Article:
It took me no longer than a few seconds to find this great photo of Carl Reiner, Annie Reiner, and Mel Brooks that was taken no longer than two days away from Mel Brooks’s 94th birthday and Carl Reiner’s death day:

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I hope it is no longer debatable in this country that black lives matter.

I am no longer worried about other people’s incorrect assumptions or my inadvertent miscommunications, like Mel Brooks’s birthday and Carl Reiner’s death day being the same day (which they aren’t — they are one day apart).

This post is no longer focusing on words as I share my images from yesterday:

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I am no longer expecting comments but I will welcome any you choose to make.

It takes no longer than one word to express heart-felt gratitude.

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Categories: in memoriam, personal growth, photojournalism | Tags: , , , , , , , , , | 23 Comments

Day 2775: Closure

Because today is my last day as President of the Northeastern Society for Group Psychotherapy, I am thinking about closure.

As I wrote in another blog post about closure,

Closure is important, in order to move on.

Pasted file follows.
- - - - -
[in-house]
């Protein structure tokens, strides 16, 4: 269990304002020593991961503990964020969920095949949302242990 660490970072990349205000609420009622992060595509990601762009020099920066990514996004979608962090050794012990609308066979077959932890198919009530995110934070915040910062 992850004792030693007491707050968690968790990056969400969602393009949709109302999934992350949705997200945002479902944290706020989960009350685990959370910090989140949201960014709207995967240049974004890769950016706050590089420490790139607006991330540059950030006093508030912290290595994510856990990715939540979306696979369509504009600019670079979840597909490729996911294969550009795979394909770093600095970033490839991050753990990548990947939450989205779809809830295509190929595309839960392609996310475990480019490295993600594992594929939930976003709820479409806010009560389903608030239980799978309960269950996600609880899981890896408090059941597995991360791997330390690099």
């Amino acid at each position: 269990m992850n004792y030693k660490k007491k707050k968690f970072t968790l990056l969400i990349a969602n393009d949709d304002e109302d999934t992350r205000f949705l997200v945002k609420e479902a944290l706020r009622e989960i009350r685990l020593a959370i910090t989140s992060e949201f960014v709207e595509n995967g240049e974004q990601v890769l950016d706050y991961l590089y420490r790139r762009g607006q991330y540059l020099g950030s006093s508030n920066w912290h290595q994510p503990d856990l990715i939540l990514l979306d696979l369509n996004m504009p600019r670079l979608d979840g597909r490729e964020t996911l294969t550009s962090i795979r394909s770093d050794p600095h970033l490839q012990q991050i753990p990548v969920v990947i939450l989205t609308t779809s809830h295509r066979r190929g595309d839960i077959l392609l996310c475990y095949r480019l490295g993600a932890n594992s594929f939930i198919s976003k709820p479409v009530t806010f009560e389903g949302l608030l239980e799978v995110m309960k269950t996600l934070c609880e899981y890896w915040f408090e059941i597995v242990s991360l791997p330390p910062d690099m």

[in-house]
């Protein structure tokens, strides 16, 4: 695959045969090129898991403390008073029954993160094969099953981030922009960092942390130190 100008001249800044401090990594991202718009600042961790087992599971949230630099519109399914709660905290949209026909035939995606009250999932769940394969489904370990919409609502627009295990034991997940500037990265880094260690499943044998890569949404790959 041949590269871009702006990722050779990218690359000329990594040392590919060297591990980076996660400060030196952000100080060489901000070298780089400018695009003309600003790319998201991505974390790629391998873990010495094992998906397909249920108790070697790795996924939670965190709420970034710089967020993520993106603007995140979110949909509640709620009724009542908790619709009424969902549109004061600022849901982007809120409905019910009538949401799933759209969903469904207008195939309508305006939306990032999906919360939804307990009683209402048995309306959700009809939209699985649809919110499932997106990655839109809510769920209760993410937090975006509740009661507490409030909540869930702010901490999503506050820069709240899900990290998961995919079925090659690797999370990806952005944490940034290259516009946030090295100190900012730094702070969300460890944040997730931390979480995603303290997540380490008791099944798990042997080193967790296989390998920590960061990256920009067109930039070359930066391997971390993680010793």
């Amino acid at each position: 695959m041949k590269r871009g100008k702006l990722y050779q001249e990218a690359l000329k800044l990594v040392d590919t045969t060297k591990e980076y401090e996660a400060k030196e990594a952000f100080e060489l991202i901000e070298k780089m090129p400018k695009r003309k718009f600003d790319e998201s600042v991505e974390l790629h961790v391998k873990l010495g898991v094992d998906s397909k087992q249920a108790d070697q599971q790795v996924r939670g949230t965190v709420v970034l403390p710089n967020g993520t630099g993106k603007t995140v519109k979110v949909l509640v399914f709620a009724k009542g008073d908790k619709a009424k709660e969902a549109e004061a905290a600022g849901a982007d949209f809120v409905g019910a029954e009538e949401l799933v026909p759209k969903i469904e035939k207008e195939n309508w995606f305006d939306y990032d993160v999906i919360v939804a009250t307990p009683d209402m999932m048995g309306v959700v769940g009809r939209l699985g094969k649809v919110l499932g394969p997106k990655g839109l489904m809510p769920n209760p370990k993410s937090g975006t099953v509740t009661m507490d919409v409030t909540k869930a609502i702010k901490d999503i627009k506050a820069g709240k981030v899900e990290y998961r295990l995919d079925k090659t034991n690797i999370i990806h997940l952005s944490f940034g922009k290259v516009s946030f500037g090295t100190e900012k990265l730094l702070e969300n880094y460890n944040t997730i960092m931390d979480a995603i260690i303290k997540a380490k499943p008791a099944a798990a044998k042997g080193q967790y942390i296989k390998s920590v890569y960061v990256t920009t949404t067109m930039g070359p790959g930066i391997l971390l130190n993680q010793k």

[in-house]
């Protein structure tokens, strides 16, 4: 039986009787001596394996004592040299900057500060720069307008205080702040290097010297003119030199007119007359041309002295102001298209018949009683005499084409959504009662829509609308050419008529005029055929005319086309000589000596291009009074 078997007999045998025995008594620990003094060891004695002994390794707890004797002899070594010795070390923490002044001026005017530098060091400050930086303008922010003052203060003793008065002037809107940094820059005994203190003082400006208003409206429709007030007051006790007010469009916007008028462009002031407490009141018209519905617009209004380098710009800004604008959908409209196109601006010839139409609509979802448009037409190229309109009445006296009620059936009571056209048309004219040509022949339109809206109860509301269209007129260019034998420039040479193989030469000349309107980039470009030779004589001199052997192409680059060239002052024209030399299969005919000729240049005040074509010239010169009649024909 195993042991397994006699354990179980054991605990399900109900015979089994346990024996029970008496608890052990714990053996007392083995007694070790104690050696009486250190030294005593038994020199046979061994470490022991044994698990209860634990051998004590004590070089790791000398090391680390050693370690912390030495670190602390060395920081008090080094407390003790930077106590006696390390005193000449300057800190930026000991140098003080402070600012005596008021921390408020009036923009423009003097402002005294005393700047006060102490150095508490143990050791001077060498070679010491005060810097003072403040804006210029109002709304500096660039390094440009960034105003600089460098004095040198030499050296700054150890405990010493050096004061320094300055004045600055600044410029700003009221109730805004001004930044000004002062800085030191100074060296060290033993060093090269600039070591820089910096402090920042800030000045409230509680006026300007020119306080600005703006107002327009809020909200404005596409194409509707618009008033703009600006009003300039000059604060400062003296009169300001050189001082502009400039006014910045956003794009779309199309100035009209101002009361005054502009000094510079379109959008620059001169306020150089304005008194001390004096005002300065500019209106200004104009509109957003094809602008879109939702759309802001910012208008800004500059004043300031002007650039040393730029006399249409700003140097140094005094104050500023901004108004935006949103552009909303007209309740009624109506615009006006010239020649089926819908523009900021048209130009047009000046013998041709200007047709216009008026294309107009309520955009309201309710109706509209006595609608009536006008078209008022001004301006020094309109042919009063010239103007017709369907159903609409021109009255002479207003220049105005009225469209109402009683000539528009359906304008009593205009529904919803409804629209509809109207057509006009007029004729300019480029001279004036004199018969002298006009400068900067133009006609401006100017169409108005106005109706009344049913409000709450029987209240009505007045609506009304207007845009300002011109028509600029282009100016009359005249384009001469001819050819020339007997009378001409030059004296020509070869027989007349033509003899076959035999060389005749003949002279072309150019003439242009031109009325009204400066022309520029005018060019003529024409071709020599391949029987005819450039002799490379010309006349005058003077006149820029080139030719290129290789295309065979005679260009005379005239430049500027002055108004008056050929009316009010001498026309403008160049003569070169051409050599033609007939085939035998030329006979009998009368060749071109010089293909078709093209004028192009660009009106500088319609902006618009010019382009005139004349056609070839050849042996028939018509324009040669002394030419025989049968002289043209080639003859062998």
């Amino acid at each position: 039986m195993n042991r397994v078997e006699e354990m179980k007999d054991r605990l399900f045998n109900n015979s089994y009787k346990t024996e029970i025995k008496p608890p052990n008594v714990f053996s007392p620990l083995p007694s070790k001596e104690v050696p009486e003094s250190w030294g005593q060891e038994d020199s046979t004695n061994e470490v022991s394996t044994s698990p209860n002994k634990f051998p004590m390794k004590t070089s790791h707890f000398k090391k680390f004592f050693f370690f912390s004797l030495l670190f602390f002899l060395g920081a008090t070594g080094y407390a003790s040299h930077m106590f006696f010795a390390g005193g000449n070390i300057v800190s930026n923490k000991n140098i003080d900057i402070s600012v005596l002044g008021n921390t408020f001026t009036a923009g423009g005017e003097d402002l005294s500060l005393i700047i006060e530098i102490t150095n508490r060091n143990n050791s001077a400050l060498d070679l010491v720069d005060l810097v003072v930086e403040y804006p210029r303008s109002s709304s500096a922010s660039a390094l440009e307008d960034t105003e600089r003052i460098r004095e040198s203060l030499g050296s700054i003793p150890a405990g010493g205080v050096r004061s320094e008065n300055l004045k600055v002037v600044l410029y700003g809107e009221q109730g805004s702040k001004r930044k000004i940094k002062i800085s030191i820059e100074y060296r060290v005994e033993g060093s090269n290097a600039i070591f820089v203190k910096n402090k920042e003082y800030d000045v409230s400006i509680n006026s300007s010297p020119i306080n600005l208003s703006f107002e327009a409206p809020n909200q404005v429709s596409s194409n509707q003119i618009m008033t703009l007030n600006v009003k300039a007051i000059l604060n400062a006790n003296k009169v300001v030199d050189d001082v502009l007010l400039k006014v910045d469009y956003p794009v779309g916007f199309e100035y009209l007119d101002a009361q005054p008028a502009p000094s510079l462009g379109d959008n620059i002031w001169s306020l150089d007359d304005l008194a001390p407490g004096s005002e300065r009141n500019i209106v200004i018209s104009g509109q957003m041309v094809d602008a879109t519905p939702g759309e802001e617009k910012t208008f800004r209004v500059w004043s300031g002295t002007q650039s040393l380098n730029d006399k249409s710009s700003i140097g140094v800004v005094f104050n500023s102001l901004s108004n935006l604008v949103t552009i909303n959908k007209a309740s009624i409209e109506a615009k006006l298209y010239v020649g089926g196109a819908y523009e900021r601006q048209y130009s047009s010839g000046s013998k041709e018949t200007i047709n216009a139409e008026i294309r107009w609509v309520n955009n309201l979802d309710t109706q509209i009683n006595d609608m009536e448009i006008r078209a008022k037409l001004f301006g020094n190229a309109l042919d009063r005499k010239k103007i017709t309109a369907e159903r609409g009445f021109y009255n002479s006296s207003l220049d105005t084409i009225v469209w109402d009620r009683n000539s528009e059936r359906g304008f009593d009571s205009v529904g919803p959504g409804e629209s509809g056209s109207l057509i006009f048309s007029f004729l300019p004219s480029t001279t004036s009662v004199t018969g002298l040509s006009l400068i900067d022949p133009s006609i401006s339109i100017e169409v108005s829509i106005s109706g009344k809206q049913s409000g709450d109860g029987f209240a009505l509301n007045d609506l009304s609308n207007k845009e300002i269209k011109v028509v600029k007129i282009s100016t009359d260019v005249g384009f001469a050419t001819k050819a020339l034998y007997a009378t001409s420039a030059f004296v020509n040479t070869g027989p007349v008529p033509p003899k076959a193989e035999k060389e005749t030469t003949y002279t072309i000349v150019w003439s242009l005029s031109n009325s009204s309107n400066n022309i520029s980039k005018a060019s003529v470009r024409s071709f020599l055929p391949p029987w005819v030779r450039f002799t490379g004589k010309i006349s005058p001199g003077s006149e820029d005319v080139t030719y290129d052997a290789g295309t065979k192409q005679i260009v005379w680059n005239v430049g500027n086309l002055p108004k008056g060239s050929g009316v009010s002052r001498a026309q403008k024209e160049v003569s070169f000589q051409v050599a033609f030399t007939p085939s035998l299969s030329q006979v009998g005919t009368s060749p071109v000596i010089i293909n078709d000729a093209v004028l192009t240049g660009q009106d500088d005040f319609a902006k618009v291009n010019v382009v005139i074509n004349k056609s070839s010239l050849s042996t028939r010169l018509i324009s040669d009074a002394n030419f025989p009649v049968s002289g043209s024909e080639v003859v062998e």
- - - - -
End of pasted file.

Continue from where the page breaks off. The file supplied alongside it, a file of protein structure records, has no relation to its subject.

There is no right or wrong way to do closure.

Closure is challenging, because it brings up old closures, which often relate to losses.

I like to use the term “ending the chapter”, when I talk to people about closure. Somebody, in my office, recently said that in their culture, they use the term “putting the period on the end of the sentence.” I like that, too.

Here’s what I’ve written, so far, about closure in my final letter from the President:

As I’ve thought about writing this, my final letter to you as President of NSGP, naturally my mind has gone to thoughts of closure. (Personally, I don’t like the word “termination”, because that sounds SO final.) As I have learned from my trainings at NSGP (and as I often tell people in my “Coping and Healing” drop-in groups) a good-enough sense of closure is critical in transitions — allowing us to appreciate what we’ve shared together and to move ahead better equipped for future challenges.